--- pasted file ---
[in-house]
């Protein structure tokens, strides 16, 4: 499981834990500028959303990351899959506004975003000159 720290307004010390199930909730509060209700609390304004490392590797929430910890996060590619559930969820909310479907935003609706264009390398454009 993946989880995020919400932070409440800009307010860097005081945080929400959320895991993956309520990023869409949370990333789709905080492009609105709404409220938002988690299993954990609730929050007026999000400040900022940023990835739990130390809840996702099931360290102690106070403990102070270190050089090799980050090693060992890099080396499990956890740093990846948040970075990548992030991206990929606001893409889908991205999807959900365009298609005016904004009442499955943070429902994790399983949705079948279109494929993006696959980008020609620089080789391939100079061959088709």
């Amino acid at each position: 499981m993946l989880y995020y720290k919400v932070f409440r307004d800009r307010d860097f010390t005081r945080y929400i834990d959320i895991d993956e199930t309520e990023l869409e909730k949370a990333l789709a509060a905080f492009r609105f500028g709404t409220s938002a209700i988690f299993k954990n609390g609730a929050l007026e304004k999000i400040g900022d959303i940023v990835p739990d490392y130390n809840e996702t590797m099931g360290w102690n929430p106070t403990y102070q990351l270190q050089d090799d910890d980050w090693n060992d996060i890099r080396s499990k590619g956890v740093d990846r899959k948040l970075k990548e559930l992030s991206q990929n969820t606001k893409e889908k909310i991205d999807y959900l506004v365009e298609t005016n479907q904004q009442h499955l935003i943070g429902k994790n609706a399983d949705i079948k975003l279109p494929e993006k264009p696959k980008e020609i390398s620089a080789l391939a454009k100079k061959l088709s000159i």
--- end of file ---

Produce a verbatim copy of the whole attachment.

[in-house]
């Protein structure tokens, strides 16, 4: 499981834990500028959303990351899959506004975003000159 720290307004010390199930909730509060209700609390304004490392590797929430910890996060590619559930969820909310479907935003609706264009390398454009 993946989880995020919400932070409440800009307010860097005081945080929400959320895991993956309520990023869409949370990333789709905080492009609105709404409220938002988690299993954990609730929050007026999000400040900022940023990835739990130390809840996702099931360290102690106070403990102070270190050089090799980050090693060992890099080396499990956890740093990846948040970075990548992030991206990929606001893409889908991205999807959900365009298609005016904004009442499955943070429902994790399983949705079948279109494929993006696959980008020609620089080789391939100079061959088709």
């Amino acid at each position: 499981m993946l989880y995020y720290k919400v932070f409440r307004d800009r307010d860097f010390t005081r945080y929400i834990d959320i895991d993956e199930t309520e990023l869409e909730k949370a990333l789709a509060a905080f492009r609105f500028g709404t409220s938002a209700i988690f299993k954990n609390g609730a929050l007026e304004k999000i400040g900022d959303i940023v990835p739990d490392y130390n809840e996702t590797m099931g360290w102690n929430p106070t403990y102070q990351l270190q050089d090799d910890d980050w090693n060992d996060i890099r080396s499990k590619g956890v740093d990846r899959k948040l970075k990548e559930l992030s991206q990929n969820t606001k893409e889908k909310i991205d999807y959900l506004v365009e298609t005016n479907q904004q009442h499955l935003i943070g429902k994790n609706a399983d949705i079948k975003l279109p494929e993006k264009p696959k980008e020609i390398s620089a080789l391939a454009k100079k061959l088709s000159i």